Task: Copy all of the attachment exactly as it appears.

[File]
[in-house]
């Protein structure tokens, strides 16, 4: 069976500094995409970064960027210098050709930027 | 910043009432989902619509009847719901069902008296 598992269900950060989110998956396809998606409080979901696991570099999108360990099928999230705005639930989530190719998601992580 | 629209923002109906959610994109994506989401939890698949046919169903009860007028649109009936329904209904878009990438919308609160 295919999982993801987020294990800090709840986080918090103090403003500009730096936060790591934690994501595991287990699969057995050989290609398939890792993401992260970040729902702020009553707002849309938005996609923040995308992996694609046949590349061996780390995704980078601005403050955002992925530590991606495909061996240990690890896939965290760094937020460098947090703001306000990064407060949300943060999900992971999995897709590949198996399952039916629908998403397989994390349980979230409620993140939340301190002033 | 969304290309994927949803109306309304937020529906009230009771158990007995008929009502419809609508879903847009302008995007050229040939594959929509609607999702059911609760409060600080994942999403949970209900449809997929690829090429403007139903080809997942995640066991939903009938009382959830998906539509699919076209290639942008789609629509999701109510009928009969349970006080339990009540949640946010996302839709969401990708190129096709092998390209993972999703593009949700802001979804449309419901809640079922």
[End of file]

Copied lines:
[in-house]
């Protein structure tokens, strides 16, 4: 069976500094995409970064960027210098050709930027 | 910043009432989902619509009847719901069902008296 598992269900950060989110998956396809998606409080979901696991570099999108360990099928999230705005639930989530190719998601992580 | 629209923002109906959610994109994506989401939890698949046919169903009860007028649109009936329904209904878009990438919308609160 295919999982993801987020294990800090709840986080918090103090403003500009730096936060790591934690994501595991287990699969057995050989290609398939890792993401992260970040729902702020009553707002849309938005996609923040995308992996694609046949590349061996780390995704980078601005403050955002992925530590991606495909061996240990690890896939965290760094937020460098947090703001306000990064407060949300943060999900992971999995897709590949198996399952039916629908998403397989994390349980979230409620993140939340301190002033 | 969304290309994927949803109306309304937020529906009230009771158990007995008929009502419809609508879903847009302008995007050229040939594959929509609607999702059911609760409060600080994942999403949970209900449809997929690829090429403007139903080809997942995640066991939903009938009382959830998906539509699919076209290639942008789609629509999701109510009928009969349970006080339990009540949640946010996302839709969401990708190129096709092998390209993972999703593009949700802001979804449309419901809640079922």